Article first published online: 3 JUN 2011
©1984. American Geophysical Union. All Rights Reserved.
Eos, Transactions American Geophysical Union
Volume 65, Issue 43, page 771, 23 October 1984
How to Cite
1984), Alaskan oceanography, Eos Trans. AGU, 65(43), 771–771, doi:10.1029/EO065i043p00771-04.(
- Issue published online: 3 JUN 2011
- Article first published online: 3 JUN 2011
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Physical oceanographers, chemists, and biologists will soon begin studying the seas around northern Alaska as part of an international effort to learn how increased fishing, oil and gas drilling, and land-based farming will affect marine life. The $2.5 million National Science Foundation (NSF)- funded study, called ISHTAR (Inner Shelf Transfer and Recycling in the Bering and Chukchi Seas), will involve scientists from the United States, Belgium, and Denmark.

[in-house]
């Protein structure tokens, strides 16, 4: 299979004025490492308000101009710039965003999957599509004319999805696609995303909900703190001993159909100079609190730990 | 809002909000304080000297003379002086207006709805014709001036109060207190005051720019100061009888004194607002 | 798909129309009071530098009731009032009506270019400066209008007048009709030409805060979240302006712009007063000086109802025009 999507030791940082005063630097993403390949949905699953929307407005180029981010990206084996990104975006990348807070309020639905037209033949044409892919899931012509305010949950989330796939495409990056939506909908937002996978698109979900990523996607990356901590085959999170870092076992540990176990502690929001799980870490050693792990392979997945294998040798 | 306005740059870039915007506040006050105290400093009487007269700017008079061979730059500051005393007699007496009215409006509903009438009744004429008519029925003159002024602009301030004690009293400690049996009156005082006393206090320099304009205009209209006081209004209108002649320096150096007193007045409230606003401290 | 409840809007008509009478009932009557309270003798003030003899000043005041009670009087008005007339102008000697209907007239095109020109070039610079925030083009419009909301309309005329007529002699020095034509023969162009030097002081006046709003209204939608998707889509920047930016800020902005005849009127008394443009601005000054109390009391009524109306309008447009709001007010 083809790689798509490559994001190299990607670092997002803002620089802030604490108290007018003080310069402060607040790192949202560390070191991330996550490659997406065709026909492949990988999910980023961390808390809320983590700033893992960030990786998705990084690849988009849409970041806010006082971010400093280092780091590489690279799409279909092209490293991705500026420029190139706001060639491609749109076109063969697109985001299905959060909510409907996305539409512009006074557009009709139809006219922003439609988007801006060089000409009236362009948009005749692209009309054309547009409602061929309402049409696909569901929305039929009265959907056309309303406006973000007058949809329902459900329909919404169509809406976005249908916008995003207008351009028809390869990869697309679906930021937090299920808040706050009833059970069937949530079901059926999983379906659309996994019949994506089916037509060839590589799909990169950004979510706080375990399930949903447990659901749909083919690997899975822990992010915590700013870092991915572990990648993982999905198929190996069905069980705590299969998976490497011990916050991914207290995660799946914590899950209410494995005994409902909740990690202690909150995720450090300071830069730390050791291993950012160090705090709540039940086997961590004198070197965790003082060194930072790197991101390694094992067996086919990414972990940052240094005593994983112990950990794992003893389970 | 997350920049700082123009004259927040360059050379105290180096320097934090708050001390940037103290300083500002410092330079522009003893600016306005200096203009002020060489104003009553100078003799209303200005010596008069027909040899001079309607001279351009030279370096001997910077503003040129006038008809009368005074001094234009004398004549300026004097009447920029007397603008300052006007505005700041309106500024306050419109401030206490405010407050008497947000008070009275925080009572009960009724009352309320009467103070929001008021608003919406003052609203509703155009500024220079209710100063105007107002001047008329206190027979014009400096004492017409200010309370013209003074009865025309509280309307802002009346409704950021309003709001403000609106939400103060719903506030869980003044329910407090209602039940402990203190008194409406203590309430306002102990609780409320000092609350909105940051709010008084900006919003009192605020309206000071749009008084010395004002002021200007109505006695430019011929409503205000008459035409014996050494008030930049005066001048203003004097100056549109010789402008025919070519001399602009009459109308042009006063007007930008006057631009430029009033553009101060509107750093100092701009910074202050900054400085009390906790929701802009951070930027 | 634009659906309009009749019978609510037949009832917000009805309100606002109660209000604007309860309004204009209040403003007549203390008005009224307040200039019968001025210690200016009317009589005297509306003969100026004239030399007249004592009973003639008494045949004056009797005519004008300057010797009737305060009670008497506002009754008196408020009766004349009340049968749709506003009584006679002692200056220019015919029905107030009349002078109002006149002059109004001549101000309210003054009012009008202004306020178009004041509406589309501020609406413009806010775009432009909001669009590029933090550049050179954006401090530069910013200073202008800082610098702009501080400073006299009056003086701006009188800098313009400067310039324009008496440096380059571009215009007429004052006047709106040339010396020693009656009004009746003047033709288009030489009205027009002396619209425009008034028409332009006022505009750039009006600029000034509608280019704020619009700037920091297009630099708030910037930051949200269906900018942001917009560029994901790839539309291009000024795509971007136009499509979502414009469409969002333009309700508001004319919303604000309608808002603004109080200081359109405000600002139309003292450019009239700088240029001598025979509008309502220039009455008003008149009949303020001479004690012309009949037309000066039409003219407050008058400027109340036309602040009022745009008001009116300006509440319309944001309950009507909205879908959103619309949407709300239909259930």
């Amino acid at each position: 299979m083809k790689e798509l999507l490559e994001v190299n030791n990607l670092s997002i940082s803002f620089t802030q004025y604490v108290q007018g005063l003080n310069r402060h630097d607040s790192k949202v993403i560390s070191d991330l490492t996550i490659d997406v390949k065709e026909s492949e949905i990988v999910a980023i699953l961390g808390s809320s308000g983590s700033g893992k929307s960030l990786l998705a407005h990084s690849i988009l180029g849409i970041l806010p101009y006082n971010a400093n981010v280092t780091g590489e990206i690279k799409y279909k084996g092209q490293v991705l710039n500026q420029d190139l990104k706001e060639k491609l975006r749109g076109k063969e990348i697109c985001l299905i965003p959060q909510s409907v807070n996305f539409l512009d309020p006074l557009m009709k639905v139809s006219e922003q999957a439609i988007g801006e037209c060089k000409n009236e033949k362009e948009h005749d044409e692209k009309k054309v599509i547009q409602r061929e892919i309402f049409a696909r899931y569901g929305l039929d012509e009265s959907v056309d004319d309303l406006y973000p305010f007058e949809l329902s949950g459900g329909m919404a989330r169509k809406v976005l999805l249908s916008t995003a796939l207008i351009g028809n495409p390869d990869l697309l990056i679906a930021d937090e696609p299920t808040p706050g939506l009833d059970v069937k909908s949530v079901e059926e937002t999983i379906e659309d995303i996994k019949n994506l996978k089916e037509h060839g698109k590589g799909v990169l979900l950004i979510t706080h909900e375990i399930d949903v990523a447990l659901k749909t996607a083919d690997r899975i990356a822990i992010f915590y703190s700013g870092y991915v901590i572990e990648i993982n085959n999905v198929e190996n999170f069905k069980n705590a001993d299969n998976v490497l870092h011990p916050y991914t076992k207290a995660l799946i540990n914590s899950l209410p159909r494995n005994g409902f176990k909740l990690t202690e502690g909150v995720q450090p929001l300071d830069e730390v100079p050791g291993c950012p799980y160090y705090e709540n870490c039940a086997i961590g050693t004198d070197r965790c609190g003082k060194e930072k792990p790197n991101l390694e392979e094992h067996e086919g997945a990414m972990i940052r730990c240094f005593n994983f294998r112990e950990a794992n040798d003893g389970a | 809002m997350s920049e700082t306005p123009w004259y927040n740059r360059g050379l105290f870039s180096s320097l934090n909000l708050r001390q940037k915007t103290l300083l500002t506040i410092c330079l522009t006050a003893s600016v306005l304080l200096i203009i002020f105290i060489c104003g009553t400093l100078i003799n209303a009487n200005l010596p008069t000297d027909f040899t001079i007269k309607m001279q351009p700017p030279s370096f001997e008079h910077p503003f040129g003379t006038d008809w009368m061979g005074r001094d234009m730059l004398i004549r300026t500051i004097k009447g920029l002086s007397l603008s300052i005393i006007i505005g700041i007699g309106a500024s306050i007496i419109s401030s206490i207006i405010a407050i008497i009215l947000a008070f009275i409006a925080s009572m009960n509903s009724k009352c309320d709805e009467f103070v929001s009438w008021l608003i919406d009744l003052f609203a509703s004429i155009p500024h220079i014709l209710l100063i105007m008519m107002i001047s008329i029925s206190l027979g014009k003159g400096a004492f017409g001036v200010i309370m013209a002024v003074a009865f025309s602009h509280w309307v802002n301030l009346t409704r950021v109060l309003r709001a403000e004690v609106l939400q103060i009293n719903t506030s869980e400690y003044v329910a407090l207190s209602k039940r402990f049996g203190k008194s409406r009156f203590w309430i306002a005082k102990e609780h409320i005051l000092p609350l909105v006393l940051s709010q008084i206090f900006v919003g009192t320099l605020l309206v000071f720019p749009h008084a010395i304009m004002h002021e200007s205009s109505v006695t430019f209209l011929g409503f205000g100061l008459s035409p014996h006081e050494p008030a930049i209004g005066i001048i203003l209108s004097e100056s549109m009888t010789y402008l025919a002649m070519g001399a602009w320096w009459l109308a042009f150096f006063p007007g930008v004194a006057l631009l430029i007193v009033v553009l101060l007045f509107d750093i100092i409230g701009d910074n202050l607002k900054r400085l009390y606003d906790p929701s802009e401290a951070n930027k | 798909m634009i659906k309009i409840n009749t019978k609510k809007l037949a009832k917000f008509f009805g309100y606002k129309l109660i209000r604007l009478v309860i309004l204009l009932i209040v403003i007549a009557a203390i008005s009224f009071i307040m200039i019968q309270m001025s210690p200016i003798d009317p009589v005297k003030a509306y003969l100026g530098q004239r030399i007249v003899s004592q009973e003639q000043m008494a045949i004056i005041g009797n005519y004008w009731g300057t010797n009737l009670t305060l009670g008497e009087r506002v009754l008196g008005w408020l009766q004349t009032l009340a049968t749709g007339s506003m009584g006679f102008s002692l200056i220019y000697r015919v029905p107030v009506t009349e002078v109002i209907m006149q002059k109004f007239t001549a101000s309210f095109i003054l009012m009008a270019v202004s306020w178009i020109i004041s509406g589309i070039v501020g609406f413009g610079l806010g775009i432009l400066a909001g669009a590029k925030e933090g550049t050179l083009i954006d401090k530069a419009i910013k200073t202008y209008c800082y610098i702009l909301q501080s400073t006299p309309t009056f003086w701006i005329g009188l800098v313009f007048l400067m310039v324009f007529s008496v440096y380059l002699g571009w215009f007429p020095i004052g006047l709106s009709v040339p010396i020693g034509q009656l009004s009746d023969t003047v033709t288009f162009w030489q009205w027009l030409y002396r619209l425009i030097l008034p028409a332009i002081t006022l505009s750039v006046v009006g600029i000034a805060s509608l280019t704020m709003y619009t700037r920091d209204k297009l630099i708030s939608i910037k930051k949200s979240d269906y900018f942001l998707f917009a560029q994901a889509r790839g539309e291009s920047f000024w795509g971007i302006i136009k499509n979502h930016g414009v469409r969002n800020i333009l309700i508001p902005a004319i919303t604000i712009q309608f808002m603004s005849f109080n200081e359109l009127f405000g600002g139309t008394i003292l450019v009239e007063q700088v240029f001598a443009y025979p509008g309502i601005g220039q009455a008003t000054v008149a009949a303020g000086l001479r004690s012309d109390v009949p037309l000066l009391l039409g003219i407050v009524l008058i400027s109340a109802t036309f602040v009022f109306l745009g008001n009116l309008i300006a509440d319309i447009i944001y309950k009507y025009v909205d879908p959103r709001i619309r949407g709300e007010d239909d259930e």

According to NSF, previous studies suggest that, despite a short growing season, the seas around the Bering Strait produce more plant life than most marine areas of the world. However, the source of mineral nutrients for this plant life and its destination in the food web or organic sediment is not well understood. The researchers will trace nutrients from the Yukon River and the deeper waters of the Bering Sea to the continental shelves of the Bering and Chukchi seas in an attempt to better understand what happens to land and marine organic matter when it enters this continental shelf ecosystem.